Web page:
UTICA, N.Y. (WKTV) - School starts next week and the Utica School District is already dealing with a series of financial blows that the superintendent calls the perfect storm.
"On top of the economic conditions, it's like you're getting a 1, 2 and then a charter school and then the federal sequestration cuts, you're getting a 1, 2, 3, 4 punch all at the same time," said Bruce Karam, the superintendent of the Utica School District.
Following severe budget cuts, 85 positions were terminated last year, 49 of which were teachers. The year before, 150 positions were cut. Karam said classrooms will feel the effects.
"We're going to see larger class sizes, we're going to see limited resources, so absolutely whenever you have financial cuts like that, that are that deep, they're going to have a dramatic effect on us," he said.
Also adding to the strain are the low test scores following the implementation of the new Common Core Curriculum. A high number of students tested below proficient, meaning they will require Academic Intervention Services, but Karam said they don't have the money to hire the additional staff needed for those students.
He's also pointing at the new Utica Academy of Science Charter School, opening for the first time next week.
"We're going to pay approximately $1.8 million to the new charter school. This includes the tuition for the students and the transportation expense that we have to assume, that is required by law. So, also provide a nurse. These things all add up and it comes at a time which is a really bad time because we are already majorly underfunded," he said.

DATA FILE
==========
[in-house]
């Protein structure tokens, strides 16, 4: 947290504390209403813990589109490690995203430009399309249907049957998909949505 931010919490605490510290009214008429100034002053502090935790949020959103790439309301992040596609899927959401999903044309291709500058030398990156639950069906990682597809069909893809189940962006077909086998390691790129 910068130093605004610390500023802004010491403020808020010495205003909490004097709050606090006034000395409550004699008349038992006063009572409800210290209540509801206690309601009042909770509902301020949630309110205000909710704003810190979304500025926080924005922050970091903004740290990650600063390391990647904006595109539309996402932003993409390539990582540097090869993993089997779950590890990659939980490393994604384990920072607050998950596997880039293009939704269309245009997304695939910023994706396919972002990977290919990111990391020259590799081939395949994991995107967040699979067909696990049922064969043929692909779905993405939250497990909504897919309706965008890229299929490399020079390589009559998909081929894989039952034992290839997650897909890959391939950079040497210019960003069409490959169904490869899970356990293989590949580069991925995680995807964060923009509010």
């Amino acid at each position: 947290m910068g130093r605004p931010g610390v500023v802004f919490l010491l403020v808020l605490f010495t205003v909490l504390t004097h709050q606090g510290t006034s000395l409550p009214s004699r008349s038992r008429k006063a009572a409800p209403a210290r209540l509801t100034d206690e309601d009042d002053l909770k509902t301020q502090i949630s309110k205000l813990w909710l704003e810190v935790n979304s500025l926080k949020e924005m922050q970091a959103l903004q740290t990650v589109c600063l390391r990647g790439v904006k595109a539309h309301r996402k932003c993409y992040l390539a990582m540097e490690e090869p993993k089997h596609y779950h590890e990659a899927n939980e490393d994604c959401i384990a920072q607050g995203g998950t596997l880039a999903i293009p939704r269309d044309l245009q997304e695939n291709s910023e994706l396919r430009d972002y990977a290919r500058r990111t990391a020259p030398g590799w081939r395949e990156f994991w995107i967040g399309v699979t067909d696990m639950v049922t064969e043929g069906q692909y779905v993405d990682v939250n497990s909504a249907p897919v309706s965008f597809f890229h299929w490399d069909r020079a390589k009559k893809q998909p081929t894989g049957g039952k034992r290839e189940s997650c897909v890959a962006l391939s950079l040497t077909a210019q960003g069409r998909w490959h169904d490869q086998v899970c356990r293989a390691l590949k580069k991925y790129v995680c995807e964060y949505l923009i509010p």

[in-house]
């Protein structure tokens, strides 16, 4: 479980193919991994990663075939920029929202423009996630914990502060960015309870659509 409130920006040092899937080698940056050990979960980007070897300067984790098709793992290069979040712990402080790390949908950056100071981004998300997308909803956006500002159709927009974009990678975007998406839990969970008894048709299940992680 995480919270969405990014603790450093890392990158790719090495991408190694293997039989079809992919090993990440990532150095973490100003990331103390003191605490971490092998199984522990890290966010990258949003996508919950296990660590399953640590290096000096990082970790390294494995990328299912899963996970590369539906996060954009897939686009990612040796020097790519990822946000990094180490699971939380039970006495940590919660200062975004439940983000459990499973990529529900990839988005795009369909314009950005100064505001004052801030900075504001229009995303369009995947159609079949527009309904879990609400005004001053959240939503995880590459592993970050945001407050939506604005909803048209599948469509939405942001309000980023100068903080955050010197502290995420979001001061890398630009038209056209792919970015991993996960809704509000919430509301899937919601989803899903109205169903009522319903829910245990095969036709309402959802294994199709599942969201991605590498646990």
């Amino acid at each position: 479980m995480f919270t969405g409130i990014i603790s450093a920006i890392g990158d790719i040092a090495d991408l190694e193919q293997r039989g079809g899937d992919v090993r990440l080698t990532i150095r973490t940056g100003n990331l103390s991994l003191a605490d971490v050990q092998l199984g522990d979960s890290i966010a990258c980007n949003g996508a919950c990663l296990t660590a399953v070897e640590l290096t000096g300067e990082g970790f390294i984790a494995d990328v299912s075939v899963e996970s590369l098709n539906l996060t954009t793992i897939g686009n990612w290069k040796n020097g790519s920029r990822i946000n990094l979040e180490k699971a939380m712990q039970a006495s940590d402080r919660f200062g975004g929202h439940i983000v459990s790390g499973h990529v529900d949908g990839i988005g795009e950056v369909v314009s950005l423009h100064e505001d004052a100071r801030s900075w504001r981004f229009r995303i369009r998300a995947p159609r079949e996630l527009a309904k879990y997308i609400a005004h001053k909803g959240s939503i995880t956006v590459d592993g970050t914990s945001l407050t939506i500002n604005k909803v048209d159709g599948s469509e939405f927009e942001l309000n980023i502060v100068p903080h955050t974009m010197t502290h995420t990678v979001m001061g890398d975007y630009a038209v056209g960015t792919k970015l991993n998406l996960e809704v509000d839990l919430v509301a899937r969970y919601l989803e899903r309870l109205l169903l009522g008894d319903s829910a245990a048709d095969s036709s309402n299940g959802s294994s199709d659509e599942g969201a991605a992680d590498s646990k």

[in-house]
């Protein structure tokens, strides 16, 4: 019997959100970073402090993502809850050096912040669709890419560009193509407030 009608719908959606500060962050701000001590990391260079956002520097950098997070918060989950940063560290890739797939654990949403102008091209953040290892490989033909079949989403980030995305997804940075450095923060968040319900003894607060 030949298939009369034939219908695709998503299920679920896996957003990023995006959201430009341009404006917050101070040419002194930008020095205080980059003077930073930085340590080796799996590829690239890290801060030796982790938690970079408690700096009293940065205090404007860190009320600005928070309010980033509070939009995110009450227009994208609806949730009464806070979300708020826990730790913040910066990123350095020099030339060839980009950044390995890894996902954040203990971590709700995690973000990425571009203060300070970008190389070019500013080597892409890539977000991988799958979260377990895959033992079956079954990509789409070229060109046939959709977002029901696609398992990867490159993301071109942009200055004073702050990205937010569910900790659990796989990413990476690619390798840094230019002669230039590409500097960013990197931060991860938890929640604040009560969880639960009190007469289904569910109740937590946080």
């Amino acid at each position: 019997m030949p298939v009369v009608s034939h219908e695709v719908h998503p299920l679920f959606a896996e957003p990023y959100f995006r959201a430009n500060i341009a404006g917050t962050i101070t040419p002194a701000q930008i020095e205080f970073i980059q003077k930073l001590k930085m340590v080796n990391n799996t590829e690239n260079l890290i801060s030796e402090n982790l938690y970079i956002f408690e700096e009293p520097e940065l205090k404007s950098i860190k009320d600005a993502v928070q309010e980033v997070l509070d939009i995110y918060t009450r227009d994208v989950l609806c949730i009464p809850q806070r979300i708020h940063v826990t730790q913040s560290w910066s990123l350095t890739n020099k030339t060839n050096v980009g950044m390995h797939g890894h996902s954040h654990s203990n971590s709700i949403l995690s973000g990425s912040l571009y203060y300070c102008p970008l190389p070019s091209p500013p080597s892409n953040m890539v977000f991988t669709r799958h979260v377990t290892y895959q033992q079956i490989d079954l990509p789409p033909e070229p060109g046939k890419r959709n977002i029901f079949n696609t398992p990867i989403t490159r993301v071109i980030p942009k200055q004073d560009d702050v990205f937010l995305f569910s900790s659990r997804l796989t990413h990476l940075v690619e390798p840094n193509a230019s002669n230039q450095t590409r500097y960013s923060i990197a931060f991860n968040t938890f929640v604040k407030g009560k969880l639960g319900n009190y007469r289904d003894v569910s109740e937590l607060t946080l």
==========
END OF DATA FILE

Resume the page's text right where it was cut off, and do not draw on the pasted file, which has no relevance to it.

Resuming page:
The Director of Public Relations for Syracuse and Utica Academies of Science Charter Schools, Kelly Gaggin, responded with the following statement:
"When charter public schools are funded, there is no overall loss of public school money because charter schools are public schools. In New York, public school funding follows the student, with the funding going to the public school the parents choose, whether a charter school or a traditional district school. We have enjoyed working with the Utica City School District and look forward to strengthening our relationship with the District and the community as we work together to insure all students in the Utica area receive the best educational opportunities possible."
Bruce Karam said the solution is, "fixing the state aid formula right now for us. That needs to happen. We had a BOCES (Boards of Cooperative Educational Services) specialist come in on state aid back when we did the budget and if the state aid formula was written or corrected to where it should be, we're short anywhere 55 to 57 million dollars."
In the meantime, Karam said teachers are trying to adapt to the situation and are doing the best they can.
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